model, but in its current state it would have almost been better if they had
left the bike out altogether.
While Tony Hawk may have been slow to embrace the Xbox Live,
this is one series that has not been shy about going online. All five of the Tony Hawk games on the
PlayStation 2 have been online, even before Sony had released their Network
Adaptor. This year’s model doesn’t stray
too far from what we had last year, it still allows gamers to play in a room of
eight and take part in all kinds of different games. Playing the game online is a lot of fun, even
if we’re bogged down by the lackluster levels found in the game.
Perhaps my biggest gripe about Tony Hawk’s American
Wasteland is where it’s located. While I
have nothing against Los Angeles,
it just doesn’t seem diverse enough for a video game … especially one like
this. They do a good job of making the
various “levels” look different, but I couldn’t help but want to go someplace
else just to experience something new. L.A. is fine for awhile,
but why stay there when we can go all over the world?
Even more interesting is how similar some of the levels are
to places we’ve been before. We’ve
already experience L.A. before in other Tony
Hawk games, and the Santa Monica level is a
spitting image of Santa Cruz,
one of the classic levels found in American Wasteland (as well as the PSP
version of THUG 2). Speaking of the PSP,
the final level in American Wasteland is the casino level found just a few months
ago in THUG 2 Remix. I’m all for reusing
old levels in the classic mode, but it just seems lazy to reuse levels in the
The graphics in American Wasteland are good, but not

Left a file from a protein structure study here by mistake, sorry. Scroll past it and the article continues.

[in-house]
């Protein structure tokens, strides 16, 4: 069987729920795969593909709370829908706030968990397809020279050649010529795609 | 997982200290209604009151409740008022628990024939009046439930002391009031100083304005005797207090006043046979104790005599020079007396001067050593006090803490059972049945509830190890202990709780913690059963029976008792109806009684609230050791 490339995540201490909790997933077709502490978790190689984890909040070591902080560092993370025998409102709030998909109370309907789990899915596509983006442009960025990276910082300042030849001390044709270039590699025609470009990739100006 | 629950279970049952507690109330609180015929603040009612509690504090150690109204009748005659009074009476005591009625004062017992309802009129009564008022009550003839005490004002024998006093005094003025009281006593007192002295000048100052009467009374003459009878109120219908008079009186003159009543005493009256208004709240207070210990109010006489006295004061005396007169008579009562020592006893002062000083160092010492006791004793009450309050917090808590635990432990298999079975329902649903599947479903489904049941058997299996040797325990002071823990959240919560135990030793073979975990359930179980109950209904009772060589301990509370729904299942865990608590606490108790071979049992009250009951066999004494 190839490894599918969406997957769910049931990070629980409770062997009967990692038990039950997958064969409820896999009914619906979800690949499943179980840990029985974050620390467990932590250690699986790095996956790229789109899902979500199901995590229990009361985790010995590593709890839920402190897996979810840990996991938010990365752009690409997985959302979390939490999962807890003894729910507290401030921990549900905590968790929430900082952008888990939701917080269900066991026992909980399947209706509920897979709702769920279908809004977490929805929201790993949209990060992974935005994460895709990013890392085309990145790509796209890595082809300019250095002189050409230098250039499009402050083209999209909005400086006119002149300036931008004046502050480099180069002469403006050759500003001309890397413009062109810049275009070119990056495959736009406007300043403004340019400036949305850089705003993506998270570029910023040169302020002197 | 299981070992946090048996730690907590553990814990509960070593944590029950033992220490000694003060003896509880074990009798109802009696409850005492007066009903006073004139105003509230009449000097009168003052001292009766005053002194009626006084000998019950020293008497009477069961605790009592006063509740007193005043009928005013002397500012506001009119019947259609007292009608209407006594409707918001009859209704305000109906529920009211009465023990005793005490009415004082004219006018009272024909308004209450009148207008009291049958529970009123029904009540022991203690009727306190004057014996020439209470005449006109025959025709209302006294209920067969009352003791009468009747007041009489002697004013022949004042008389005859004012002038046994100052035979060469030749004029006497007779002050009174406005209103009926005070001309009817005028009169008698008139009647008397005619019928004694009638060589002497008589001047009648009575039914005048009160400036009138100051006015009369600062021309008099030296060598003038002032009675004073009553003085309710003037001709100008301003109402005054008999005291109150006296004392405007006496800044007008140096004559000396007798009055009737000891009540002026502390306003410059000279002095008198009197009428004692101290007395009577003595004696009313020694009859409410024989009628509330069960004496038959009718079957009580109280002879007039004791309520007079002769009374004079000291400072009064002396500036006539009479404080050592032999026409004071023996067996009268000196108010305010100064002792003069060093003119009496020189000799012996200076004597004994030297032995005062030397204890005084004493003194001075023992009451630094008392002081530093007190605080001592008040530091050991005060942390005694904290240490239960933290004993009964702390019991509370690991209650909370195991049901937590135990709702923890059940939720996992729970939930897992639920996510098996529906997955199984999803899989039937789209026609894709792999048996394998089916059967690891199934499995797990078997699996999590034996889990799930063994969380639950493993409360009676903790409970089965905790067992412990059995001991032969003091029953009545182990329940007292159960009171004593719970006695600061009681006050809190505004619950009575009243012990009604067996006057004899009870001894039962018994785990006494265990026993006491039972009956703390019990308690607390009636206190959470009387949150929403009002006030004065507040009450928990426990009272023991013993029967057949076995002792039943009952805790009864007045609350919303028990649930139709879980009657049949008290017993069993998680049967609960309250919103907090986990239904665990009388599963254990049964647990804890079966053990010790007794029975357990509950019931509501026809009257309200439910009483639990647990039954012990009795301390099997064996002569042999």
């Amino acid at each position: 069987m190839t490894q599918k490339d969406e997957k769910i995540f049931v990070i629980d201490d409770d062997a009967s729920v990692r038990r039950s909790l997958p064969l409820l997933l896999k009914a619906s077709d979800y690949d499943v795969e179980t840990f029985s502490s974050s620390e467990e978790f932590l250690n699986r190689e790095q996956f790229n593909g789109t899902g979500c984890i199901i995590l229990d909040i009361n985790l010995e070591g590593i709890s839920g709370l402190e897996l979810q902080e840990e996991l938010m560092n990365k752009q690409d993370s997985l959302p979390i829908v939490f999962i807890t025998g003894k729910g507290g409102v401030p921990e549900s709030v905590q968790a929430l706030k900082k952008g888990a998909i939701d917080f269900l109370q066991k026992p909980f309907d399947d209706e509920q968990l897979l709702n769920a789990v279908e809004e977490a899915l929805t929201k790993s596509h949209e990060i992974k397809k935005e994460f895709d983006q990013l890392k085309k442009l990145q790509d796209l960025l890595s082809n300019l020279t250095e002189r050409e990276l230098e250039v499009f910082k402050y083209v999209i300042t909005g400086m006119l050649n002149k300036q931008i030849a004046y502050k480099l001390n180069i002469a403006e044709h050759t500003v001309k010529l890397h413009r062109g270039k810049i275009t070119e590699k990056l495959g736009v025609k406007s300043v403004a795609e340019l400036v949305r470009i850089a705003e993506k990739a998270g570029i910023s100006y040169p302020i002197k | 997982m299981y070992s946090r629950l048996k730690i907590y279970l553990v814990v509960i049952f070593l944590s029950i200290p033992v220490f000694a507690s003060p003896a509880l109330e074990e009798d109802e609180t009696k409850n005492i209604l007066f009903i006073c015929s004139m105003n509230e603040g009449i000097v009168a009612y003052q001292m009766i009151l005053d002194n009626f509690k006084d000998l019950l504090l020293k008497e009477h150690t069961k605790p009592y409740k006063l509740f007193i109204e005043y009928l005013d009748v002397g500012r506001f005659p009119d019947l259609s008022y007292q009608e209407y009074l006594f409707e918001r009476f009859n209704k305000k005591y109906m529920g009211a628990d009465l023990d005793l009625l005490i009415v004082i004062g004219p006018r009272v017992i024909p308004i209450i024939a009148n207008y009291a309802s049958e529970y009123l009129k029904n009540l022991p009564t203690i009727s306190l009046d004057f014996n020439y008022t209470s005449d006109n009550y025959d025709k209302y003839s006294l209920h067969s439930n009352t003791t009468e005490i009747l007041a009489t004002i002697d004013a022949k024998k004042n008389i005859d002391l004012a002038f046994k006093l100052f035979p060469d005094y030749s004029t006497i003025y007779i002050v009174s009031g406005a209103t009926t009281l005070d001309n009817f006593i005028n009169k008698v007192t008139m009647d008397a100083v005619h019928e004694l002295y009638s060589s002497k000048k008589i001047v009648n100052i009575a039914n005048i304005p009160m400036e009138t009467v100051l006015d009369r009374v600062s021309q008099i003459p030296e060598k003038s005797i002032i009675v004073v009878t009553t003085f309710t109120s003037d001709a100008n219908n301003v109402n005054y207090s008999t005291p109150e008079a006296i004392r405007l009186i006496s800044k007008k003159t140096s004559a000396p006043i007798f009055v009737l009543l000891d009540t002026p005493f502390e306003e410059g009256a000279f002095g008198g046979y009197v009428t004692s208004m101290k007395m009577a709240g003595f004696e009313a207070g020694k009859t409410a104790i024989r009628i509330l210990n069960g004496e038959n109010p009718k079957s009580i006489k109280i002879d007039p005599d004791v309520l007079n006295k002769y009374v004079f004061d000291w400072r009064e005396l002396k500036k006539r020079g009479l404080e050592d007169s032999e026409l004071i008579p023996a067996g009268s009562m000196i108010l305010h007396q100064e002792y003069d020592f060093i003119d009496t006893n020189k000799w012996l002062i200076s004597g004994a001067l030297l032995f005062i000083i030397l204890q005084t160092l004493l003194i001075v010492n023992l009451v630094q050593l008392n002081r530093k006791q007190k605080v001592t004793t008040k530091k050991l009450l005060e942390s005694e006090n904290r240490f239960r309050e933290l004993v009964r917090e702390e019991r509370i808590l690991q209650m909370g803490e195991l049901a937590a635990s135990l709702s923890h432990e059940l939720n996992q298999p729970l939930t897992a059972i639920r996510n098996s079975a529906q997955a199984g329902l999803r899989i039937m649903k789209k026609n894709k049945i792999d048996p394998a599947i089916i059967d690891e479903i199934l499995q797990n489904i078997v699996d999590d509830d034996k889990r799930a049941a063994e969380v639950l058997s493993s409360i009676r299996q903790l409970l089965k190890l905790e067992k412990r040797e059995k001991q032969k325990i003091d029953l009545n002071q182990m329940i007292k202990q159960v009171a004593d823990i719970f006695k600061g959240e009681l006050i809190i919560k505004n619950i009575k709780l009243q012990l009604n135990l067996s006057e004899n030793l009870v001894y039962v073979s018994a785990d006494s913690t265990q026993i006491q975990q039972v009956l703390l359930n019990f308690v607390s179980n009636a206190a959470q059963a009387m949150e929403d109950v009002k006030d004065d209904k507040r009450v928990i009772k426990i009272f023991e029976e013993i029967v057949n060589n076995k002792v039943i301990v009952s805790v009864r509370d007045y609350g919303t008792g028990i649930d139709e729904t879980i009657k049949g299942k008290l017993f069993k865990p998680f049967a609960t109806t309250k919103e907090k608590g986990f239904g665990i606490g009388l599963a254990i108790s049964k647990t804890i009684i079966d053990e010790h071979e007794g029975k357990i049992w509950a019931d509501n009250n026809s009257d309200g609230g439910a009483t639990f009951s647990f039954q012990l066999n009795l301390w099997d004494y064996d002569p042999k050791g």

great. This is the fifth Tony Hawk game
on the PS2, so there haven’t been a lot of graphical improvements over the last
few years. The L.A. world you are skating through looks
decent, but a lot of the characters are kind of blocky and showing the
limitations of the hardware. The game
itself runs reasonably fast, so you will rarely notice any imperfection in the
level detail … but it’s a whole different story in the cinema scenes.
The music is what you’d expect from this type of game, a
wide mix of everything from punk to rap to heavy metal. There are some nice cuts – including Frank
Black’s Los Angeles,
Oingo Boingo doing Who Do You Want to Be, and Holiday by Green Day – but, by
and large, there is a lot of filler.
With over sixty licensed songs this isn’t really that big of a deal, but
it would have been nice to be able to select what type of music you wanted to
listen instead of having to suffer through it all.
As expected we get quite a bit of voice acting from a number
of famous skaters. These characters
don’t really come into effect until late in the game, but they all make more
pretty interesting characters. Well, all
but Bam Margero who not only sounds like he’s phoning it in, but kind of sounds
like he’s using the speaker phone. The
rest of the cast does a decent job, and Neversoft has even included Tony Alva,
who was documented in the movie Dogtown and Z-Boys (the documentary that
inspired this year’s Lords of Dogtown movie).
Too bad they couldn’t find a better use for these real-life skaters.
Regardless of how it looks or sounds, American Wasteland
just feels like a step backwards from previous Tony Hawk games. The levels aren’t nearly as interesting as
they should be, it’s far too easy, and they didn’t add much to the over all
game play. Even if you’ve mastered all
of the older Tony Hawk titles you may still want to try this one out before you
sink your $50 on this installment. It’s
not a bad game; it’s just forgotten what made the first six entries so
good. Let’s hope Neversoft realizes
their mistakes and gives us something really special for the 2006 model.
American Wasteland doesnâ€™t quite live up to the promises made by its creator, something that ultimately ends up hurting this seventh Tony Hawk installment. After all these years of teaching couch potatoes how to skate, the good folks at Neversoft have finally released a game that you might as well skate past.